There is a silent epidemic happening in our country of young teens, most specifically male youths. I call it silent because you don’t always see it. It is often hidden from others. In fact, it hides behind a facade that everything is okay, when in reality, something is brewing.
Here are some prime examples of this silent epidemic.
17-year-old Dimitrios Pagourtzis killed 10 people in Santa Fe High School – he was supposedly bullied and rejected by a girl that he liked. Noted as being quiet and to himself.
Nikolas Cruz slaughtered at least 17 students at the Marjory Stoneman Douglas HS – a loner, supposedly had impulse issues, was bullied, had major losses in his life with the death of his parents.
A 15-year-old teen with the help of two friends, strangled and stabbed his mother to death in Maine because they moved.
16 year-old beats friend to death with baseball bat over jealousy of a girl he liked.
This silent epidemic is called Anger. It’s an emotion that is in each and every one of us. This includes growth spurting hormonal teenagers. Most teens express their anger through yelling, slamming doors, running off, or finding a place to be alone for hours. Those types of responses are expected. However, for some teens, their anger differs. Their anger lingers and builds quietly, layer upon layer, with no filters or boundaries in place. It lays dormant inside until an event triggers a volcanic eruption of violence that knows no limits. Continue reading
There is a common thread that unites many parents of teens today affected with mental illness. This thread is the unwillingness or refusal by teens to take medication for their mental impairment.
It is frustrating, scary and overwhelming. How can you help your teen when all they do is battle you? You beg, plead, bribe, or threaten in every way for them to take their medicine. None of it works.
So what does work? There is only one place to get that answer – your teen.
Now you may think the only response you are going to get from your teen is the word, “No!” After all, that is a common word you have been confronted with daily. Just because they give a negative answer does not mean that teens want to live in a life of mental confusion. They truly want what every other teen has – normalcy or free of illness. Continue reading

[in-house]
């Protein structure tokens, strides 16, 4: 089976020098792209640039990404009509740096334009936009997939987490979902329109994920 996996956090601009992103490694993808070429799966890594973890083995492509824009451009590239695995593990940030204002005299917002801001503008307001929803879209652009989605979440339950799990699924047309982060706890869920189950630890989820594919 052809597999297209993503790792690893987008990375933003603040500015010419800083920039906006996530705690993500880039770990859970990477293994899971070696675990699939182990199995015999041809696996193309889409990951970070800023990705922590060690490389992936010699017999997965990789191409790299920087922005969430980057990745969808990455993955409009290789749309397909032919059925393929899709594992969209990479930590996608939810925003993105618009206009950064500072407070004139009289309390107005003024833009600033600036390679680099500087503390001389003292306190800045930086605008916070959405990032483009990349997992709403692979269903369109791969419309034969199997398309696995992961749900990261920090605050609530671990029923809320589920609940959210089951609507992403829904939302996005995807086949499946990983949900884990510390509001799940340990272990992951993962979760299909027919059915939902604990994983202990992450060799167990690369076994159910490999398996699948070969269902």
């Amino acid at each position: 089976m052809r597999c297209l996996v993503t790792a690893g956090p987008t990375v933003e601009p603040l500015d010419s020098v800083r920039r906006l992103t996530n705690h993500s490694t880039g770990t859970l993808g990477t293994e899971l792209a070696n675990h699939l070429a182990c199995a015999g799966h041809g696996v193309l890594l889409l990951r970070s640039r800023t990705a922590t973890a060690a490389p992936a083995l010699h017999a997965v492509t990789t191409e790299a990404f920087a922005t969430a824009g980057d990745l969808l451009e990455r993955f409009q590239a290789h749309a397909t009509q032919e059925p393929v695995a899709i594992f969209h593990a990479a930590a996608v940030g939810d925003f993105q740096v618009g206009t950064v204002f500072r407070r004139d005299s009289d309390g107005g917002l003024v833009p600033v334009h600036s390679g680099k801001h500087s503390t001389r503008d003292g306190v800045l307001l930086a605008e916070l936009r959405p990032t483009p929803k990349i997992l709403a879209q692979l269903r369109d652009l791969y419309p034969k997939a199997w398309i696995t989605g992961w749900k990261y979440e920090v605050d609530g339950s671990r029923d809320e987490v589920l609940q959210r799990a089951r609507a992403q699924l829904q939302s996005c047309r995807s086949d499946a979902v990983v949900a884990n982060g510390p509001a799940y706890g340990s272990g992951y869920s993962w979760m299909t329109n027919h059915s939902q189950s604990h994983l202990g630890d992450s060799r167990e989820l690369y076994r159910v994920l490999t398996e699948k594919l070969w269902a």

Years ago I watched the movie called, “The Impossible”. It was based on the true story of a family engulfed in the waters of a large tsunami in Thailand. Confronted with unimaginable obstacles, the parents were desperate to find their children and each other. They would not give up no matter the cost. The physical, mental, and emotional waves of agony from their circumstances would cause any parent to be fearful, distressed and in crisis.
Today, there are waves of crisis pulling many parents under through their hurting teen. In the eyes of the parent, their problems look too big and impossible to change for the better. These types of crises vary from family to family: suicidal attempts, mental illness, drug overdose, self-harming, risky behaviors, running away, etc… Continue reading
Someone once told me several years ago that I shouldn’t be as involved in my teen’s life and to let them make their own decisions and mistakes.
I partially agreed. You can say to most parents that letting your kids make their own mistakes is a good thing. It teaches them many valuable lessons.
However, if you have a teen with a mental illness, a debilitating disorder, or a teen who has an addiction, you should never accept that advice.
When a teen is in crisis, they have many strikes against them. Here are just two.
- Their comprehending and reasoning skills are not fully developed yet as a teen.
- They are more prone to influences that encourage them to act upon risky behavior that is harmful.
Your child is a mess. They have been in crisis after crisis, getting worse along the way. You’ve tried every avenue to help your teen, leaving you tired, weary, and frustrated. You have met a lot of opposition during the journey. In some cases, your teen’s crisis escalated as their behaviors became more risky and dangerous. For some of you, different treatment places didn’t help but maybe they have given you more turmoil for your family. Whatever the case, this story is for you. Meet some parents whose teen struggled with a few problems which catapulted into something bigger than they could handle. This is their story. I pray that you find a sense of hope in your own situation by seeking out more of The Envoy Group.
OUR STORY – THE START OF THE ENVOY GROUP